The location of the pivot point on a boat underway will likely change during a hard rate of turn, since the speed of the boat relative to the water will be quickly reduced as a result of the hard turn.  If the boat drastically slows as it falls off of its original heading, the pivot point will return towards the center of mass, and the rate of turn will consequently accelerate – like a spinning figure skater.  By the way, the quickest way to stop a displacement boat that is going full speed ahead is NOT by vigorous back paddling or by full power reversing the propellers.  Instead, if room is available for the maneuver, simply put the boat into a hard 180 degree turn for a quick stop in the shortest distance.  In tandem paddle boats, for example, the bow paddler could vigorously draw on one side, while the stern paddler sweeps forward on the other side, in order to get dead in the water right now.  Alternatively, the bow paddler could continue paddling forward on one side while the stern paddler rudders hard on the other side.  Or the bow paddler could draw hard on one side while the stern paddler rudders hard on the same side.  But if you need to suddenly stop moving over the ground while you are paddling ahead in the same direction as, but faster than the current, you will need to first quickly complete a 180 degree sudden turn, and then immediately paddle forward hard (upstream) to stem the current.  That’s a good maneuver to practice in a safe place.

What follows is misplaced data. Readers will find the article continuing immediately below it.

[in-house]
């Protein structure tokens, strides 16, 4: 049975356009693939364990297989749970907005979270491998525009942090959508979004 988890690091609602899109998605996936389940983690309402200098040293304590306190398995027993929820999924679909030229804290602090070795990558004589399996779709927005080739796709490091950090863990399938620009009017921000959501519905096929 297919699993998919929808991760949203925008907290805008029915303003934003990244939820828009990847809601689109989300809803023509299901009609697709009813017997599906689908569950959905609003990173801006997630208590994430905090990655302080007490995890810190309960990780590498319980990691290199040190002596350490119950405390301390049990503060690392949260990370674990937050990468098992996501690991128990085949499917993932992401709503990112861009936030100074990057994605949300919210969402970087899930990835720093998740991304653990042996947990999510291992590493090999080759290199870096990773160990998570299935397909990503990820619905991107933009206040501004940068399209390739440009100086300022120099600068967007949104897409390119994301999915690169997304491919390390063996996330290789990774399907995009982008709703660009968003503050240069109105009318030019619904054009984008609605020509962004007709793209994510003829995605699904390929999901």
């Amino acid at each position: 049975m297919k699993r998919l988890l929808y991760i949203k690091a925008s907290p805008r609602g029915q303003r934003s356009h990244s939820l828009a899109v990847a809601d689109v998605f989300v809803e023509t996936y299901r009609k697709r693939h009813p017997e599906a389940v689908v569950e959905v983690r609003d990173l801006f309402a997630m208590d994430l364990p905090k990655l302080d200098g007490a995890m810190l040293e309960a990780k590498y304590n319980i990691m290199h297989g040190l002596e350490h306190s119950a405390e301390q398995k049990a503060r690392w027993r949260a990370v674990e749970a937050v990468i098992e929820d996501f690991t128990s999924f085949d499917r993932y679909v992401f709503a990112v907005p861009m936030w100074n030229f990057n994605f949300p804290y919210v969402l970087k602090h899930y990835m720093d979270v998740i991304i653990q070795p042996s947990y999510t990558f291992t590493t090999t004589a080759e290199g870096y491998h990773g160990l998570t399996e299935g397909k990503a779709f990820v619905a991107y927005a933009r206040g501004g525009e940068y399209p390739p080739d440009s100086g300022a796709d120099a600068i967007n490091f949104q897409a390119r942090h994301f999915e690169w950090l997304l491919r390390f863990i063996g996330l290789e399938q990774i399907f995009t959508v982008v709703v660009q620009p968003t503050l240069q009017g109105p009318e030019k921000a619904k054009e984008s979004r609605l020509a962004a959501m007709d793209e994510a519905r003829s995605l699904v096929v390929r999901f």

In a tandem canoe or kayak that is moving forward through the water, the pivot point coincides approximately with the bow paddler’s position. So the bow paddler has little or no leverage, for turning, and that’s why the stern paddler usually seems to “overpower” the bow. It has nothing to do with who is the stronger or more effective paddler. It’s due to laws of physics.

In river descents or ascents, verbal co-ordination can be initiated from either end of the boat, but typically the bow paddler is best positioned to read the river and initiate the positioning or defensive moves.  An alert and aware stern paddler can often, without even any verbal cues, react appropriately based on the bow’s lead.  In open water the bow paddler primarily provides the grunt for forward propulsion and the stern paddler establishes and holds the desired course without slowing the forward motion unnecessarily, while efficiently paddling ahead.  In open water it’s better for the person with greater endurance and the more powerful stroke to paddle bow, provided that person doesn’t mind breasting the wind and waves and provided that the stern paddler enjoys paying attention to selecting trajectories, and to holding an efficient course.